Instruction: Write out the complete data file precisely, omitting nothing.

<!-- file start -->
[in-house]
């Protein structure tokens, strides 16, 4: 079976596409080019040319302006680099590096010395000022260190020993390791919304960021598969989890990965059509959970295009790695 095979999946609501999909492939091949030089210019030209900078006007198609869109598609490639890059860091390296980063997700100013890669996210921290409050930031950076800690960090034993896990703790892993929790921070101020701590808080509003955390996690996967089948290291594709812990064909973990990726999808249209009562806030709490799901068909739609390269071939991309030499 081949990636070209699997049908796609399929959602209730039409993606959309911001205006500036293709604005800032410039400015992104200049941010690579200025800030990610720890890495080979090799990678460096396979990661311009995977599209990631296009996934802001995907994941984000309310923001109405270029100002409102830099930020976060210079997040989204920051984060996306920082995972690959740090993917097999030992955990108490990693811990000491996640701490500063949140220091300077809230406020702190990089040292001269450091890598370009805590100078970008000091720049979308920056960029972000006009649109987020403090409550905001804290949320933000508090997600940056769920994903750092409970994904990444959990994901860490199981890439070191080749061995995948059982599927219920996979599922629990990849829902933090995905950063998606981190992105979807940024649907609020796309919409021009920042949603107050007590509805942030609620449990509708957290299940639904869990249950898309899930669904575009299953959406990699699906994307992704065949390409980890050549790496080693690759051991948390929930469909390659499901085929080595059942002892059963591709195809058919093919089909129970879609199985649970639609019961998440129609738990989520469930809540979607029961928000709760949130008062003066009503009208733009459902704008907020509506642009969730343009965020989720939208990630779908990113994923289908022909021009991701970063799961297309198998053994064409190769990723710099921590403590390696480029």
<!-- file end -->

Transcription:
[in-house]
């Protein structure tokens, strides 16, 4: 079976596409080019040319302006680099590096010395000022260190020993390791919304960021598969989890990965059509959970295009790695 095979999946609501999909492939091949030089210019030209900078006007198609869109598609490639890059860091390296980063997700100013890669996210921290409050930031950076800690960090034993896990703790892993929790921070101020701590808080509003955390996690996967089948290291594709812990064909973990990726999808249209009562806030709490799901068909739609390269071939991309030499 081949990636070209699997049908796609399929959602209730039409993606959309911001205006500036293709604005800032410039400015992104200049941010690579200025800030990610720890890495080979090799990678460096396979990661311009995977599209990631296009996934802001995907994941984000309310923001109405270029100002409102830099930020976060210079997040989204920051984060996306920082995972690959740090993917097999030992955990108490990693811990000491996640701490500063949140220091300077809230406020702190990089040292001269450091890598370009805590100078970008000091720049979308920056960029972000006009649109987020403090409550905001804290949320933000508090997600940056769920994903750092409970994904990444959990994901860490199981890439070191080749061995995948059982599927219920996979599922629990990849829902933090995905950063998606981190992105979807940024649907609020796309919409021009920042949603107050007590509805942030609620449990509708957290299940639904869990249950898309899930669904575009299953959406990699699906994307992704065949390409980890050549790496080693690759051991948390929930469909390659499901085929080595059942002892059963591709195809058919093919089909129970879609199985649970639609019961998440129609738990989520469930809540979607029961928000709760949130008062003066009503009208733009459902704008907020509506642009969730343009965020989720939208990630779908990113994923289908022909021009991701970063799961297309198998053994064409190769990723710099921590403590390696480029």